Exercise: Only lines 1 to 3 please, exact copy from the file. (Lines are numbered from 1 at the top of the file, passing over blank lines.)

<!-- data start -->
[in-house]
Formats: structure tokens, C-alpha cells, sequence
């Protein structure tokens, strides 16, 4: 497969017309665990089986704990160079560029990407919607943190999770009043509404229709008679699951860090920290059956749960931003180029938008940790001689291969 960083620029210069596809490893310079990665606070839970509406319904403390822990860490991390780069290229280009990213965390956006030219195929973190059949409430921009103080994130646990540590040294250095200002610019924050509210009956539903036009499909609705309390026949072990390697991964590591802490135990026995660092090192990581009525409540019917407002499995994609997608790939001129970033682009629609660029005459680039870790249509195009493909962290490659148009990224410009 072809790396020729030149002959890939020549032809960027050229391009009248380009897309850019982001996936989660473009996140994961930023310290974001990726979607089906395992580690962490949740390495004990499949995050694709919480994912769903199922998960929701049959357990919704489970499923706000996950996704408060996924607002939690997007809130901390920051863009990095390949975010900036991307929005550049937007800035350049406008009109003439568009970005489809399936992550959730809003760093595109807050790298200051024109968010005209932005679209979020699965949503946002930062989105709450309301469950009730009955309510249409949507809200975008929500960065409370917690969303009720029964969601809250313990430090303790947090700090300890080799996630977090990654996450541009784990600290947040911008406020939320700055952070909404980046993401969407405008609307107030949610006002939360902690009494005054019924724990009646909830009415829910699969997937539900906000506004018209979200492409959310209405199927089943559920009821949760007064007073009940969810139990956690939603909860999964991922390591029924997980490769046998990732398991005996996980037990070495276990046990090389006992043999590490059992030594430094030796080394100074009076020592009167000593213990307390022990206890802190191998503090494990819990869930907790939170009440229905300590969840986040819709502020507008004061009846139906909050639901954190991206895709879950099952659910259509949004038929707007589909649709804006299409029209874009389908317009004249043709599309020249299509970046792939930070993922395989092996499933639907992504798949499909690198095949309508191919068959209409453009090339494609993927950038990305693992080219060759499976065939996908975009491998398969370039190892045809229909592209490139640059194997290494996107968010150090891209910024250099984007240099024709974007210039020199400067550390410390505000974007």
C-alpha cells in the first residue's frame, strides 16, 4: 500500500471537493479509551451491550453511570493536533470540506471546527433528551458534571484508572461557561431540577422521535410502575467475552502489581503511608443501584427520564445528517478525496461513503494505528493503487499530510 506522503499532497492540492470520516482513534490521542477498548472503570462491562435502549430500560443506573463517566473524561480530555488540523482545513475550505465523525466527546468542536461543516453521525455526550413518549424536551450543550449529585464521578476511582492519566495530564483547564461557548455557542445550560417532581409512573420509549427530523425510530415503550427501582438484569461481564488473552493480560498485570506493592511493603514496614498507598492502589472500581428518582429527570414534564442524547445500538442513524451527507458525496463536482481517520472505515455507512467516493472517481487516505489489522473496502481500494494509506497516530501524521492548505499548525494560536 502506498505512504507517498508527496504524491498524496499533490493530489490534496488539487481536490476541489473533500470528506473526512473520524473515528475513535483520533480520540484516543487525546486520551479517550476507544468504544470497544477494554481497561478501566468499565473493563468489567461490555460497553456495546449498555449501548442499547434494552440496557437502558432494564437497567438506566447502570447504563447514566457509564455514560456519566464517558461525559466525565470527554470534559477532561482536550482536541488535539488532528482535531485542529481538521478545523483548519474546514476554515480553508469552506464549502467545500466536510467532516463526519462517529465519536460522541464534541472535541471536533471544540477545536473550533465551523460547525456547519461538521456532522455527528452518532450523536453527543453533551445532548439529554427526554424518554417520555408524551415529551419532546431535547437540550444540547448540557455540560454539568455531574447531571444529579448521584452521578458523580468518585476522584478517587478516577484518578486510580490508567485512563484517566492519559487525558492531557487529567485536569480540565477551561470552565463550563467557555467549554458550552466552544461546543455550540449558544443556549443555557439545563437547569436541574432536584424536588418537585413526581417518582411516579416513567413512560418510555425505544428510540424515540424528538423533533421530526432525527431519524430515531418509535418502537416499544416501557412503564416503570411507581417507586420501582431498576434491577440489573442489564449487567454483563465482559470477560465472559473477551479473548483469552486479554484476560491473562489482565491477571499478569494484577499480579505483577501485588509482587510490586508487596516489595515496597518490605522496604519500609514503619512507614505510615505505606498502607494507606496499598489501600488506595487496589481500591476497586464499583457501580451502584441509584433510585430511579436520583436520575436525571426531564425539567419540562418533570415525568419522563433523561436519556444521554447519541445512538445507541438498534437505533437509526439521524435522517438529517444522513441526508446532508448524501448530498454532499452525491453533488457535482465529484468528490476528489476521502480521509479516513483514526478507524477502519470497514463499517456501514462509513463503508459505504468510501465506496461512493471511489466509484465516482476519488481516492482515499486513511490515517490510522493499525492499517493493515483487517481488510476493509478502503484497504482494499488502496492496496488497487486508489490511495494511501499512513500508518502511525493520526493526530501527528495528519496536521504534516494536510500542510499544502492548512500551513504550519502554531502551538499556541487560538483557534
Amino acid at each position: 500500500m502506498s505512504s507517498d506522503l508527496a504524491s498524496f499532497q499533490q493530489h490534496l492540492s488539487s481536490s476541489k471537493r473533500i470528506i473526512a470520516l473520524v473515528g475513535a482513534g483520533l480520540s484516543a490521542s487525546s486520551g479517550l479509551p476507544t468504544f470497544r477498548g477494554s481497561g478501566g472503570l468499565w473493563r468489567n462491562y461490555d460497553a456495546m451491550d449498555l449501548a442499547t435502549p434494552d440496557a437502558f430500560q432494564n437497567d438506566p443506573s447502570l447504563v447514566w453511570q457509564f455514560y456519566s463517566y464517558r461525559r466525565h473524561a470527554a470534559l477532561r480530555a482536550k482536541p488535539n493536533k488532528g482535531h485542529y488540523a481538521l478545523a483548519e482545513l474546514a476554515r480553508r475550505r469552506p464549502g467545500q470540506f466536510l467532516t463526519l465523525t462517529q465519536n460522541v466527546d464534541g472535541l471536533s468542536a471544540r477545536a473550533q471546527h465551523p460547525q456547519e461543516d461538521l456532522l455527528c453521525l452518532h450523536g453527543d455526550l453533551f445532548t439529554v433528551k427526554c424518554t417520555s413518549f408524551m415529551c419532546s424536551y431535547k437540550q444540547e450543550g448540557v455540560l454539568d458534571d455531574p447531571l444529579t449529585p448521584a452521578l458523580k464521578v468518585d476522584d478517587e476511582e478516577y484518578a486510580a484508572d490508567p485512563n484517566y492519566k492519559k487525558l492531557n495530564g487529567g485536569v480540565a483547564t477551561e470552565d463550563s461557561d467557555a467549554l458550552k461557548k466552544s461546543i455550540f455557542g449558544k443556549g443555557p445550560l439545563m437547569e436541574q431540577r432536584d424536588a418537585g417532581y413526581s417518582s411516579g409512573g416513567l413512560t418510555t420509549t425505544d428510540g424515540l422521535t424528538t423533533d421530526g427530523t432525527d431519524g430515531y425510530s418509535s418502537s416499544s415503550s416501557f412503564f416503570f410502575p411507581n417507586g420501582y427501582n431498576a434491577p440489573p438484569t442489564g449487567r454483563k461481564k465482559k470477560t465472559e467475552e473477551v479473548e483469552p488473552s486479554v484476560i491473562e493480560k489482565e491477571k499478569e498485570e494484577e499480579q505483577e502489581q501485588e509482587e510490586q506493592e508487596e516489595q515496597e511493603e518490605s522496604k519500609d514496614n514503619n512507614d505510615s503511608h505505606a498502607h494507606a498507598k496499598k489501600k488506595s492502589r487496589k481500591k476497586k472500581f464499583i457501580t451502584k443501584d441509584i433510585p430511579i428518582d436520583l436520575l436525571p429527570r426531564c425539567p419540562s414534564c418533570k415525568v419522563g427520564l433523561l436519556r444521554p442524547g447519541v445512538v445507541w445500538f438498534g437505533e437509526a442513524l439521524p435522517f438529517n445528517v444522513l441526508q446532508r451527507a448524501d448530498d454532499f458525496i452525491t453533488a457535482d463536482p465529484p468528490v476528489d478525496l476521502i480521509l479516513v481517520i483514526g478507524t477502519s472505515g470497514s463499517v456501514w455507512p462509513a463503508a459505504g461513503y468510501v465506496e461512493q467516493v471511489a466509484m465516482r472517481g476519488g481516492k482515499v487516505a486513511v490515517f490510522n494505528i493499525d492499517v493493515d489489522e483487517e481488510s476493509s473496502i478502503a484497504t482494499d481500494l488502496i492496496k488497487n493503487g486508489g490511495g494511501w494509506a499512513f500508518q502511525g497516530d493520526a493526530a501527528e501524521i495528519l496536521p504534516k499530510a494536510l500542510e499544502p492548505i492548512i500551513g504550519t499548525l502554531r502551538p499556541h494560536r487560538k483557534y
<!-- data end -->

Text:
[in-house]
Formats: structure tokens, C-alpha cells, sequence
């Protein structure tokens, strides 16, 4: 497969017309665990089986704990160079560029990407919607943190999770009043509404229709008679699951860090920290059956749960931003180029938008940790001689291969 960083620029210069596809490893310079990665606070839970509406319904403390822990860490991390780069290229280009990213965390956006030219195929973190059949409430921009103080994130646990540590040294250095200002610019924050509210009956539903036009499909609705309390026949072990390697991964590591802490135990026995660092090192990581009525409540019917407002499995994609997608790939001129970033682009629609660029005459680039870790249509195009493909962290490659148009990224410009 072809790396020729030149002959890939020549032809960027050229391009009248380009897309850019982001996936989660473009996140994961930023310290974001990726979607089906395992580690962490949740390495004990499949995050694709919480994912769903199922998960929701049959357990919704489970499923706000996950996704408060996924607002939690997007809130901390920051863009990095390949975010900036991307929005550049937007800035350049406008009109003439568009970005489809399936992550959730809003760093595109807050790298200051024109968010005209932005679209979020699965949503946002930062989105709450309301469950009730009955309510249409949507809200975008929500960065409370917690969303009720029964969601809250313990430090303790947090700090300890080799996630977090990654996450541009784990600290947040911008406020939320700055952070909404980046993401969407405008609307107030949610006002939360902690009494005054019924724990009646909830009415829910699969997937539900906000506004018209979200492409959310209405199927089943559920009821949760007064007073009940969810139990956690939603909860999964991922390591029924997980490769046998990732398991005996996980037990070495276990046990090389006992043999590490059992030594430094030796080394100074009076020592009167000593213990307390022990206890802190191998503090494990819990869930907790939170009440229905300590969840986040819709502020507008004061009846139906909050639901954190991206895709879950099952659910259509949004038929707007589909649709804006299409029209874009389908317009004249043709599309020249299509970046792939930070993922395989092996499933639907992504798949499909690198095949309508191919068959209409453009090339494609993927950038990305693992080219060759499976065939996908975009491998398969370039190892045809229909592209490139640059194997290494996107968010150090891209910024250099984007240099024709974007210039020199400067550390410390505000974007």